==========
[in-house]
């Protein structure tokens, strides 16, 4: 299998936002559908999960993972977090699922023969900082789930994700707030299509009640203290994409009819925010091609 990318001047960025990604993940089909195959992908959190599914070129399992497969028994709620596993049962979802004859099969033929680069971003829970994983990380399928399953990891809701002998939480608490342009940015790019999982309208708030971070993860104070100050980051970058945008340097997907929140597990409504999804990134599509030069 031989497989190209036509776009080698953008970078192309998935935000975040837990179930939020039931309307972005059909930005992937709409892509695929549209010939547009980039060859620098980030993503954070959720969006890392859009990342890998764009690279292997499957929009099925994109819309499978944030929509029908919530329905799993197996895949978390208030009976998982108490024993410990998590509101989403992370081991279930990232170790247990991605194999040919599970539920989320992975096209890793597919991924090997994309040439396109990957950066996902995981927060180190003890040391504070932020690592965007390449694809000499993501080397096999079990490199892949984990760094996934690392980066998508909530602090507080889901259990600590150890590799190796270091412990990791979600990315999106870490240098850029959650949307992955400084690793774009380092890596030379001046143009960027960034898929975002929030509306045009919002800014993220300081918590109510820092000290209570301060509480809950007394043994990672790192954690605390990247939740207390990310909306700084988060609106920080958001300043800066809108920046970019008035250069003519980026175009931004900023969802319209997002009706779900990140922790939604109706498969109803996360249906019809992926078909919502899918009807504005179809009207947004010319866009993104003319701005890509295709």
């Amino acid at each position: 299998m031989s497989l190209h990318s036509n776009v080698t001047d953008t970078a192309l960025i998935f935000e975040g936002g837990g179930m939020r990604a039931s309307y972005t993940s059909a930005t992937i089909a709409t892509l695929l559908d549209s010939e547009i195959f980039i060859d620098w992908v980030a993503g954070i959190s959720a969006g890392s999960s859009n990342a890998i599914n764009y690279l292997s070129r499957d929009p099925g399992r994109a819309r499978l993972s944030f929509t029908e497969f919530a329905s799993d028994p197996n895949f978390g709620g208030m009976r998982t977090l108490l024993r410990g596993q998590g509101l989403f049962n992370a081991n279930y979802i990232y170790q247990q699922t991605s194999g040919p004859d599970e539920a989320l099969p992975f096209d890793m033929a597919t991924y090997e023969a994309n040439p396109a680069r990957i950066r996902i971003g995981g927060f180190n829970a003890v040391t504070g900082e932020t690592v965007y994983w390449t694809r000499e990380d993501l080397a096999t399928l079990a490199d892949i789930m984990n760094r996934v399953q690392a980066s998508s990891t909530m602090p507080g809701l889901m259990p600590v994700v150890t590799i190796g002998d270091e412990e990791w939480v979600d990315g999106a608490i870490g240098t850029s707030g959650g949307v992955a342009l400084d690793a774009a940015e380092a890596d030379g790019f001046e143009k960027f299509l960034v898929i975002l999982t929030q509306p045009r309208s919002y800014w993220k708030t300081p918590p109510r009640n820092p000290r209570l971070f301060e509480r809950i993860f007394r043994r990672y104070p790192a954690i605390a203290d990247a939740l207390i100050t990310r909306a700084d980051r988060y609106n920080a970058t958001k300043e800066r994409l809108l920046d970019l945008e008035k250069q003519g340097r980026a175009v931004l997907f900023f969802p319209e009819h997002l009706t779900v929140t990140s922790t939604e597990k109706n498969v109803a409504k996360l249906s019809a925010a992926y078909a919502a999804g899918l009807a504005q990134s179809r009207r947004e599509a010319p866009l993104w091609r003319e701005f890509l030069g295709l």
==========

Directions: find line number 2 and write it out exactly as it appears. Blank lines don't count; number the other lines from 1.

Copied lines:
């Protein structure tokens, strides 16, 4: 299998936002559908999960993972977090699922023969900082789930994700707030299509009640203290994409009819925010091609 990318001047960025990604993940089909195959992908959190599914070129399992497969028994709620596993049962979802004859099969033929680069971003829970994983990380399928399953990891809701002998939480608490342009940015790019999982309208708030971070993860104070100050980051970058945008340097997907929140597990409504999804990134599509030069 031989497989190209036509776009080698953008970078192309998935935000975040837990179930939020039931309307972005059909930005992937709409892509695929549209010939547009980039060859620098980030993503954070959720969006890392859009990342890998764009690279292997499957929009099925994109819309499978944030929509029908919530329905799993197996895949978390208030009976998982108490024993410990998590509101989403992370081991279930990232170790247990991605194999040919599970539920989320992975096209890793597919991924090997994309040439396109990957950066996902995981927060180190003890040391504070932020690592965007390449694809000499993501080397096999079990490199892949984990760094996934690392980066998508909530602090507080889901259990600590150890590799190796270091412990990791979600990315999106870490240098850029959650949307992955400084690793774009380092890596030379001046143009960027960034898929975002929030509306045009919002800014993220300081918590109510820092000290209570301060509480809950007394043994990672790192954690605390990247939740207390990310909306700084988060609106920080958001300043800066809108920046970019008035250069003519980026175009931004900023969802319209997002009706779900990140922790939604109706498969109803996360249906019809992926078909919502899918009807504005179809009207947004010319866009993104003319701005890509295709």